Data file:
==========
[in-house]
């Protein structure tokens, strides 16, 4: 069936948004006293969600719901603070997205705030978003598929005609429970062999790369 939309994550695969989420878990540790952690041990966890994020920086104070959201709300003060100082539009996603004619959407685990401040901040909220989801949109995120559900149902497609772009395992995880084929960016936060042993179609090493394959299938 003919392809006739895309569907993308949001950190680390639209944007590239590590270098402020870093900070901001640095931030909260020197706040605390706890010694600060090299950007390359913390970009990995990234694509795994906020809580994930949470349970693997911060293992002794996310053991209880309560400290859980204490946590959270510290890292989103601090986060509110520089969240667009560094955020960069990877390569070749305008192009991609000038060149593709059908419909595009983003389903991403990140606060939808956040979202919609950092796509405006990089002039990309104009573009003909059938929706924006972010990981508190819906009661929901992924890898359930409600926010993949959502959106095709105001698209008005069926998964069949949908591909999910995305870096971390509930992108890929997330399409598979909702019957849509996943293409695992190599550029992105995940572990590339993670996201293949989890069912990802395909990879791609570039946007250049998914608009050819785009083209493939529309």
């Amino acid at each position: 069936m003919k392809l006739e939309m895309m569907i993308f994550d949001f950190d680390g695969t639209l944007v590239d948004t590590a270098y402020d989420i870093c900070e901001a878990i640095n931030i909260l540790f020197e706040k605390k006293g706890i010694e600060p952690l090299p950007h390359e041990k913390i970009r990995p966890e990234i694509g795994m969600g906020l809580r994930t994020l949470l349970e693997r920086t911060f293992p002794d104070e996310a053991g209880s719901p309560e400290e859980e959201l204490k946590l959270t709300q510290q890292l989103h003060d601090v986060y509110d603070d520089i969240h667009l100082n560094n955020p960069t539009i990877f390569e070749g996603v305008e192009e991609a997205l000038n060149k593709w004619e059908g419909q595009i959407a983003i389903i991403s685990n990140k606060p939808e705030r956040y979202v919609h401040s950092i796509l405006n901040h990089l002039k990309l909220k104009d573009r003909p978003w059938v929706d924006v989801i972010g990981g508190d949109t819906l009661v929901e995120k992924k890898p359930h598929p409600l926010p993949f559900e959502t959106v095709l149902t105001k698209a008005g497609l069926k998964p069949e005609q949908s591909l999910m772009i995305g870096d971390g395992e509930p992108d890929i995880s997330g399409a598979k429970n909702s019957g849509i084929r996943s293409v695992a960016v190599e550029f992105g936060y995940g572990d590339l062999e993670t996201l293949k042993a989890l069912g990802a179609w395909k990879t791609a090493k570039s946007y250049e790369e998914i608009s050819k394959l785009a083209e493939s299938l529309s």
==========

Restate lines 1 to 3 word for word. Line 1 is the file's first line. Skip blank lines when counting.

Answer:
[in-house]
């Protein structure tokens, strides 16, 4: 069936948004006293969600719901603070997205705030978003598929005609429970062999790369 939309994550695969989420878990540790952690041990966890994020920086104070959201709300003060100082539009996603004619959407685990401040901040909220989801949109995120559900149902497609772009395992995880084929960016936060042993179609090493394959299938 003919392809006739895309569907993308949001950190680390639209944007590239590590270098402020870093900070901001640095931030909260020197706040605390706890010694600060090299950007390359913390970009990995990234694509795994906020809580994930949470349970693997911060293992002794996310053991209880309560400290859980204490946590959270510290890292989103601090986060509110520089969240667009560094955020960069990877390569070749305008192009991609000038060149593709059908419909595009983003389903991403990140606060939808956040979202919609950092796509405006990089002039990309104009573009003909059938929706924006972010990981508190819906009661929901992924890898359930409600926010993949959502959106095709105001698209008005069926998964069949949908591909999910995305870096971390509930992108890929997330399409598979909702019957849509996943293409695992190599550029992105995940572990590339993670996201293949989890069912990802395909990879791609570039946007250049998914608009050819785009083209493939529309």
């Amino acid at each position: 069936m003919k392809l006739e939309m895309m569907i993308f994550d949001f950190d680390g695969t639209l944007v590239d948004t590590a270098y402020d989420i870093c900070e901001a878990i640095n931030i909260l540790f020197e706040k605390k006293g706890i010694e600060p952690l090299p950007h390359e041990k913390i970009r990995p966890e990234i694509g795994m969600g906020l809580r994930t994020l949470l349970e693997r920086t911060f293992p002794d104070e996310a053991g209880s719901p309560e400290e859980e959201l204490k946590l959270t709300q510290q890292l989103h003060d601090v986060y509110d603070d520089i969240h667009l100082n560094n955020p960069t539009i990877f390569e070749g996603v305008e192009e991609a997205l000038n060149k593709w004619e059908g419909q595009i959407a983003i389903i991403s685990n990140k606060p939808e705030r956040y979202v919609h401040s950092i796509l405006n901040h990089l002039k990309l909220k104009d573009r003909p978003w059938v929706d924006v989801i972010g990981g508190d949109t819906l009661v929901e995120k992924k890898p359930h598929p409600l926010p993949f559900e959502t959106v095709l149902t105001k698209a008005g497609l069926k998964p069949e005609q949908s591909l999910m772009i995305g870096d971390g395992e509930p992108d890929i995880s997330g399409a598979k429970n909702s019957g849509i084929r996943s293409v695992a960016v190599e550029f992105g936060y995940g572990d590339l062999e993670t996201l293949k042993a989890l069912g990802a179609w395909k990879t791609a090493k570039s946007y250049e790369e998914i608009s050819k394959l785009a083209e493939s299938l529309s």